Alex Gano


In the aftermath of the Great Recession, the federal government began to enforce fair lending laws with a vigor previously unseen. To hold lenders accountable for the racially discriminatory effects of their mortgage lending practices, federal prosecutors and financial regulators applied the theory of disparate impact to fair lending laws for the first time.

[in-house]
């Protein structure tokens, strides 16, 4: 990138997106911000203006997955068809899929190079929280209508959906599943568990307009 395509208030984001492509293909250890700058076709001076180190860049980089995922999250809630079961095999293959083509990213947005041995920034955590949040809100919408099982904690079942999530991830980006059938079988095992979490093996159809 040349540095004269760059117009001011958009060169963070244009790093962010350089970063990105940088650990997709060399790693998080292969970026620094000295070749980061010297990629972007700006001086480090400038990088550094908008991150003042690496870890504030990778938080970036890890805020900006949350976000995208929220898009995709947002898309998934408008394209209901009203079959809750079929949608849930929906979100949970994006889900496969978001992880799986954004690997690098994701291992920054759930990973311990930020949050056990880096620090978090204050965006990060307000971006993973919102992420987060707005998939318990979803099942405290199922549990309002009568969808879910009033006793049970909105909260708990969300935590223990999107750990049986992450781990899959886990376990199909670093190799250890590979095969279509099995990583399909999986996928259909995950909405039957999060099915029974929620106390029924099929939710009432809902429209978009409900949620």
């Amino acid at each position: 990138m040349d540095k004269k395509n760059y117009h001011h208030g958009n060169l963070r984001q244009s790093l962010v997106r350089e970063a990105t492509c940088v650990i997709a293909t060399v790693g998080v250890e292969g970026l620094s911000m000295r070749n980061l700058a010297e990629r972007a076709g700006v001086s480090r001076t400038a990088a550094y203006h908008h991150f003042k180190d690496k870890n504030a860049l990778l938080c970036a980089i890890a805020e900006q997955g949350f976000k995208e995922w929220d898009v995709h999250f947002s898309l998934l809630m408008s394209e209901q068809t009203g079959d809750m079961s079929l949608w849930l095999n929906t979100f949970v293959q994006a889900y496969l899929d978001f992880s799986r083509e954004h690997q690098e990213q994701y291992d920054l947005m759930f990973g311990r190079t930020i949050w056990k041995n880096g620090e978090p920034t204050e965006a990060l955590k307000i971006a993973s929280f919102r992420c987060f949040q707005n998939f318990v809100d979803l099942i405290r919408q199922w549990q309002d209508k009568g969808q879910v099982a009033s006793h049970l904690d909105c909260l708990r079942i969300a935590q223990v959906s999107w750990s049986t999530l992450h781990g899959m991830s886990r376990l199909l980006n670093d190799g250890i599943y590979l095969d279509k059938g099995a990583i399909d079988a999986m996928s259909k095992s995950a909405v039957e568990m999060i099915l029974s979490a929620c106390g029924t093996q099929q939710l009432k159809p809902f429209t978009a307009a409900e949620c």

Unclear, however, is what legal standards exist to evaluate allegations of discriminatory effects in this industry. No court has ever decided a fair lending case under a theory of disparate impact on its merits. That will likely change soon as major municipalities are pushing the boundaries of this theory to its outer limits. Last June, the U.S. Supreme Court granted certiorari in Bank of America v. City of Miami to address a pair of discrete issues in this area. This Comment attempts to answer some foundational questions about how the theory of disparate impact will be applied to mortgage lenders moving forward. It also makes a normative argument for judicial acceptance of this theory and continued governmental enforcement of fair lending laws.

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